The World's Rich Are Not Incomprehensibly Wealthy Because They 'Work Harder'

The richest one percent of the world is 60 times more wealthy than the poorest 50 percent, according to a new report from Oxfam. And the National Review's Kevin Williamson knows why: They just work harder! Yeah, sure.

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The richest 1 percent of the world is 60 times more wealthy than the poorest 50 percent, according to a new report from Oxfam. And National Review's Kevin Williamson knows why: They just work harder! Yeah, sure.

Go look at Bloomberg's list of the world's richest people. The first 85 names on that list have more wealth than the poorest half of the world. 3.5 billion people, or thereabouts, Oxfam tells us, as it asks attendees at the World Economic Forum's annual convening in Davos, Switzerland, to address inequality. Given that the conference is essentially a social club for the people on Bloomberg's list — a list on which Michael Bloomberg himself inexplicably doesn't appear — it's not certain how urgently they will do so. Earlier this month The Wire noted that in 2013 alone, the wealthiest people on that list saw their fortunes increase more than you will ever see in your entire life. Quite literally, unless you think you're likely to amass a $524 billion fortune.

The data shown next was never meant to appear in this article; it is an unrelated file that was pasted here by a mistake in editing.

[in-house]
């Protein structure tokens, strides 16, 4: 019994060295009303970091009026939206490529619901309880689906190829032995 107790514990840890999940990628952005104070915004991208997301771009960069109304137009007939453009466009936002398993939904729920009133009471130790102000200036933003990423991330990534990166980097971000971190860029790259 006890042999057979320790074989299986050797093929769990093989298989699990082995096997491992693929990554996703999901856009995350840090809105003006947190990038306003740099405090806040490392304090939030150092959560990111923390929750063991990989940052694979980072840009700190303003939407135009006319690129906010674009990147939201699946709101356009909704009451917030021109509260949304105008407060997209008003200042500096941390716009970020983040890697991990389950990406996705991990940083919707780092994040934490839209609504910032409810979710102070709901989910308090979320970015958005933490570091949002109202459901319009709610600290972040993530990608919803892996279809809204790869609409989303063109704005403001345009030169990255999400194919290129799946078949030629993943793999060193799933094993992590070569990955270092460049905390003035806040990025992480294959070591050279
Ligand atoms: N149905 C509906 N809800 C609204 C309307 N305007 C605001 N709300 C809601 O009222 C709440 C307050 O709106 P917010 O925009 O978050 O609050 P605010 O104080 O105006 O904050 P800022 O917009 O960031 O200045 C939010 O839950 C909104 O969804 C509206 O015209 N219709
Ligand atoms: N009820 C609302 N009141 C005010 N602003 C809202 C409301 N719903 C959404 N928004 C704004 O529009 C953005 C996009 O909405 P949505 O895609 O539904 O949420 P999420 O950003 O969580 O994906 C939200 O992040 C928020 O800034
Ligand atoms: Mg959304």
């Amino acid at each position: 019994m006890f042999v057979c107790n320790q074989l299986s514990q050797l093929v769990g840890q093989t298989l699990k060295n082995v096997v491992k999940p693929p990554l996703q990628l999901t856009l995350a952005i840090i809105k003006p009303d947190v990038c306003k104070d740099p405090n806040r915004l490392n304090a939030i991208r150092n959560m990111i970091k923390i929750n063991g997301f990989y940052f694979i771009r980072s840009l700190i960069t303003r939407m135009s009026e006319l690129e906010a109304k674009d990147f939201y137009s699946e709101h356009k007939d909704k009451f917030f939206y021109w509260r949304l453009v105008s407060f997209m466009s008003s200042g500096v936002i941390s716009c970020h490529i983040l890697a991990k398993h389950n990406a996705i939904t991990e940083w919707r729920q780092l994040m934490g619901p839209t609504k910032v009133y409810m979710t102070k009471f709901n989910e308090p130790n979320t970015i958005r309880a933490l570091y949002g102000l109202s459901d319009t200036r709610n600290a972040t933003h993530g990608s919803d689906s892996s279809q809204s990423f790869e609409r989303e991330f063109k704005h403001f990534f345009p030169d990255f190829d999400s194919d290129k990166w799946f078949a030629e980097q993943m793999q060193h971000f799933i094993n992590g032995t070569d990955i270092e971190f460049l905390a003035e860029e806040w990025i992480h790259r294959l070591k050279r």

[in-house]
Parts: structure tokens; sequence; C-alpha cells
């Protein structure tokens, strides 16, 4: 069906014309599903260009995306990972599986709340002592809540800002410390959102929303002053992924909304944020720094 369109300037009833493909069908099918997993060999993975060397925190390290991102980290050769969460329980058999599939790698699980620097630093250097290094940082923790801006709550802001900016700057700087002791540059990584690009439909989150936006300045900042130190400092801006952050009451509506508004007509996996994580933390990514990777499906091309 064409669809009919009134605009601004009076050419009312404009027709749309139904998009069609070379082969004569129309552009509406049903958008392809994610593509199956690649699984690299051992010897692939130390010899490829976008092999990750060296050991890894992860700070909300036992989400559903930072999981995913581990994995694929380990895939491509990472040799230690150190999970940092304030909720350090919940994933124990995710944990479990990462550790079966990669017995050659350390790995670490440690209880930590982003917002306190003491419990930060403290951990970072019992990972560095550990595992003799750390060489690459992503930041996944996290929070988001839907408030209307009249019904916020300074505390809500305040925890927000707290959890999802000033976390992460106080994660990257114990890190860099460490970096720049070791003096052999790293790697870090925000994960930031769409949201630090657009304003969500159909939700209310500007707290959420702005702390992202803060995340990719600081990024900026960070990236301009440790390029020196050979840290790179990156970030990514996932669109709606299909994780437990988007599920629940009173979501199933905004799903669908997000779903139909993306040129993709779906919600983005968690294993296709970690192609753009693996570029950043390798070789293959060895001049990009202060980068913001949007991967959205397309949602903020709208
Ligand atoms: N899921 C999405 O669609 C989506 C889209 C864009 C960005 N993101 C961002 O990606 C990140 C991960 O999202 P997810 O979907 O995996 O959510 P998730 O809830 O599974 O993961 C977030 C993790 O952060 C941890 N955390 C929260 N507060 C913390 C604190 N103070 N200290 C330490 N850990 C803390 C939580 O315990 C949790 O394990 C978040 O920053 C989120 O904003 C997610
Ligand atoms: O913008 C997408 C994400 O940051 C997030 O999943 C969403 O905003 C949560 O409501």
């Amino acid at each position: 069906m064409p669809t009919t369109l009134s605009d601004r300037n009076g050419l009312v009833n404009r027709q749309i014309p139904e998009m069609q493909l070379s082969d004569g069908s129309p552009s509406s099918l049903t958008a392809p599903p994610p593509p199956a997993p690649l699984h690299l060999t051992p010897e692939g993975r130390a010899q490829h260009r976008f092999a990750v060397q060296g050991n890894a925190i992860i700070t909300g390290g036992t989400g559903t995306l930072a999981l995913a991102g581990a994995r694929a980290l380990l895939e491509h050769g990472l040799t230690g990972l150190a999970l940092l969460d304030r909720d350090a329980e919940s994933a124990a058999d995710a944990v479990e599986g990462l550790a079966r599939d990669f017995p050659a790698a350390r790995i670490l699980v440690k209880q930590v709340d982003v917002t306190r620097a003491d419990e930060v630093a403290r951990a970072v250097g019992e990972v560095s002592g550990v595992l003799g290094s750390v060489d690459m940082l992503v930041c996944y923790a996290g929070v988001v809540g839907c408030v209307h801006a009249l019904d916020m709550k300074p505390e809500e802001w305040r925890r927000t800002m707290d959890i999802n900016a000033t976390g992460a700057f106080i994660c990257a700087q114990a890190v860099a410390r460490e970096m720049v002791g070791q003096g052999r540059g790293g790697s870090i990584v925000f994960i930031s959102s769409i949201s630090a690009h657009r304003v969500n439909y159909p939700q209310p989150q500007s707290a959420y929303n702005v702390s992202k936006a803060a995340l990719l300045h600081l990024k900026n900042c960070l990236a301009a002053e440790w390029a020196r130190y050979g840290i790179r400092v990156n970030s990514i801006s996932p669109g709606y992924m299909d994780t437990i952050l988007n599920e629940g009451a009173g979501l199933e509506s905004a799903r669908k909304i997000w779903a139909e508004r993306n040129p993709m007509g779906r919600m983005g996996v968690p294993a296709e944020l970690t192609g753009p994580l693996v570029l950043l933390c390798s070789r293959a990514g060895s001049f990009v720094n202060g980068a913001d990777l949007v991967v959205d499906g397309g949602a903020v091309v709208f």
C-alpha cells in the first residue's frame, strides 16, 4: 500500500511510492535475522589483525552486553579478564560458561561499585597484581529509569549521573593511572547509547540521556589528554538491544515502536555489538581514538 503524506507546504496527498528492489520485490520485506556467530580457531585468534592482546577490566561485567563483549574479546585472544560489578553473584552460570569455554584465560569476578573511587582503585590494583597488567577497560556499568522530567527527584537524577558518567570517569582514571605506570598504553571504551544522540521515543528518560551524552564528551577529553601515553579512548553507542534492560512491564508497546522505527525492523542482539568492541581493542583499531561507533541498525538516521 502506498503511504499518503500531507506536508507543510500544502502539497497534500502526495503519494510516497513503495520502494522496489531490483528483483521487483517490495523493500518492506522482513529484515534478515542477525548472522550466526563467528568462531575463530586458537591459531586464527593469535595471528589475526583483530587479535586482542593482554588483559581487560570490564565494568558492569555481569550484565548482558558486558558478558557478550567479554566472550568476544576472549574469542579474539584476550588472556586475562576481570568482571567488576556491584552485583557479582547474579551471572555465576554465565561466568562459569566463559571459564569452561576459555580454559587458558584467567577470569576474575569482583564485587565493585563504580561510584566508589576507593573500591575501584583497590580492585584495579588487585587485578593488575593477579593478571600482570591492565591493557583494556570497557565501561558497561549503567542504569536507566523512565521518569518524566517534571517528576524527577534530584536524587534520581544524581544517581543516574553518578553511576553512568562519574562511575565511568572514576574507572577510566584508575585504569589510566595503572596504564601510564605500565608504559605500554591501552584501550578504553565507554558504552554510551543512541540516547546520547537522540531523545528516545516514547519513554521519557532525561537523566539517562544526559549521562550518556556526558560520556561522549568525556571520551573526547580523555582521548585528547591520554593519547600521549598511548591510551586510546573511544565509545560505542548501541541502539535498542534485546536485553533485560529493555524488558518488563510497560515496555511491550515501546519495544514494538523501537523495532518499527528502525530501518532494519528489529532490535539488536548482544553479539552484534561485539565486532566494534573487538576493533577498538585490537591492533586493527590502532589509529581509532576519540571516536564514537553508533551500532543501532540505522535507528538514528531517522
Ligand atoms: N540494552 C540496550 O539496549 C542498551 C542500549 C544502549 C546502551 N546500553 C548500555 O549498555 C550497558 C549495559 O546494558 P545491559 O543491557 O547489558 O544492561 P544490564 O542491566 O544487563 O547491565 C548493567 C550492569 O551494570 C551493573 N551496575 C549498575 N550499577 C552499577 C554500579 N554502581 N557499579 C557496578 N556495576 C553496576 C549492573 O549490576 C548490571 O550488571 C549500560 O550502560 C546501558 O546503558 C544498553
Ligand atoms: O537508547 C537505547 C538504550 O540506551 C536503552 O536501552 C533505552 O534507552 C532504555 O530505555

Enter Kevin Williamson with a tip on how to do precisely that. Or, not precisely to raise that amount of money, but how to get rich, how to mirror the habits of the wealthiest people in America. In a column for National Review, Williamson states directly, "The country would in fact be far better off if more people lived the way the top 20 percent do: married, working their butts off, saving and investing their money, and living within their means." The rich are morally superior, he argues directly, because they work more and inherited less of their net wealth than those in the poor and middle class. Mostly, though, he argues that the rich work harder.

There is, to be sure, such a thing as the working poor, but the most salient characteristic of poor households is the lack of full-time workers in them. For the bottom income group, there is an average of 0.42 earners per household, with 68.2 percent of householders not working at all, as opposed to 1.97 earners per household and only 13.3 percent not working for the highest income group.
Data from the Federal Reserve.

To be sure, some poor people work! But most don't, for some inexplicable reason, or they only work part-time. This is either because 1) they love being poor or 2) they are plain old lazy. Or, I suppose, 3) there are not enough jobs for everyone who is out of work in the United States. As of November 2013, there were 2.7 people looking for work for every available job — making it somewhat difficult for those poor people to rapidly ascend into the billionaire class.